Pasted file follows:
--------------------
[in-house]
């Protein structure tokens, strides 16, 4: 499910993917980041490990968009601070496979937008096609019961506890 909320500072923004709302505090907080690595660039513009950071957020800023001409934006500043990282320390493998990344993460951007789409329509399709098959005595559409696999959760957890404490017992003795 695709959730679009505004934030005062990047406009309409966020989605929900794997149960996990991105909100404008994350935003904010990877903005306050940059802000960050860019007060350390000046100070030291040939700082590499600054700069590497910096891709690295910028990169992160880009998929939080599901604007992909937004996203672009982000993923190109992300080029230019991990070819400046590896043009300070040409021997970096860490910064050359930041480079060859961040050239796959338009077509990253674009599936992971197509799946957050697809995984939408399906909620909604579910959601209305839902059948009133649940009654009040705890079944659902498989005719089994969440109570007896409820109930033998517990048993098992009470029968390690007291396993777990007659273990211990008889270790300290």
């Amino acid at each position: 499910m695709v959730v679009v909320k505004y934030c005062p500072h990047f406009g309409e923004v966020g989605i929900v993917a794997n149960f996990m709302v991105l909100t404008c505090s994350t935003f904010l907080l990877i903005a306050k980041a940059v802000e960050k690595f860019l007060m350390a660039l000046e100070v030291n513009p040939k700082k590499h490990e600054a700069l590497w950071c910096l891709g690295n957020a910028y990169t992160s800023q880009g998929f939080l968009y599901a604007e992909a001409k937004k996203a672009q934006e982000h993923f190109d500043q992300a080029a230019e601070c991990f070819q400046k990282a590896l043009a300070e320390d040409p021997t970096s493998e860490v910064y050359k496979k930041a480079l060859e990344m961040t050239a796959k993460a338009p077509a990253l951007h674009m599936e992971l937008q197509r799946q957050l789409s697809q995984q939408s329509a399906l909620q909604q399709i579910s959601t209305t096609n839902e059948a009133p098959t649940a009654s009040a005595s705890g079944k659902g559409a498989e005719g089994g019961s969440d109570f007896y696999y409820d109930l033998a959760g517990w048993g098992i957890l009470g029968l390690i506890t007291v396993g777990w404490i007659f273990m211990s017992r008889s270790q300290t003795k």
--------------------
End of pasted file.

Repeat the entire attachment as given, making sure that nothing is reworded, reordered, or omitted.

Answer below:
[in-house]
């Protein structure tokens, strides 16, 4: 499910993917980041490990968009601070496979937008096609019961506890 909320500072923004709302505090907080690595660039513009950071957020800023001409934006500043990282320390493998990344993460951007789409329509399709098959005595559409696999959760957890404490017992003795 695709959730679009505004934030005062990047406009309409966020989605929900794997149960996990991105909100404008994350935003904010990877903005306050940059802000960050860019007060350390000046100070030291040939700082590499600054700069590497910096891709690295910028990169992160880009998929939080599901604007992909937004996203672009982000993923190109992300080029230019991990070819400046590896043009300070040409021997970096860490910064050359930041480079060859961040050239796959338009077509990253674009599936992971197509799946957050697809995984939408399906909620909604579910959601209305839902059948009133649940009654009040705890079944659902498989005719089994969440109570007896409820109930033998517990048993098992009470029968390690007291396993777990007659273990211990008889270790300290």
């Amino acid at each position: 499910m695709v959730v679009v909320k505004y934030c005062p500072h990047f406009g309409e923004v966020g989605i929900v993917a794997n149960f996990m709302v991105l909100t404008c505090s994350t935003f904010l907080l990877i903005a306050k980041a940059v802000e960050k690595f860019l007060m350390a660039l000046e100070v030291n513009p040939k700082k590499h490990e600054a700069l590497w950071c910096l891709g690295n957020a910028y990169t992160s800023q880009g998929f939080l968009y599901a604007e992909a001409k937004k996203a672009q934006e982000h993923f190109d500043q992300a080029a230019e601070c991990f070819q400046k990282a590896l043009a300070e320390d040409p021997t970096s493998e860490v910064y050359k496979k930041a480079l060859e990344m961040t050239a796959k993460a338009p077509a990253l951007h674009m599936e992971l937008q197509r799946q957050l789409s697809q995984q939408s329509a399906l909620q909604q399709i579910s959601t209305t096609n839902e059948a009133p098959t649940a009654s009040a005595s705890g079944k659902g559409a498989e005719g089994g019961s969440d109570f007896y696999y409820d109930l033998a959760g517990w048993g098992i957890l009470g029968l390690i506890t007291v396993g777990w404490i007659f273990m211990s017992r008889s270790q300290t003795k």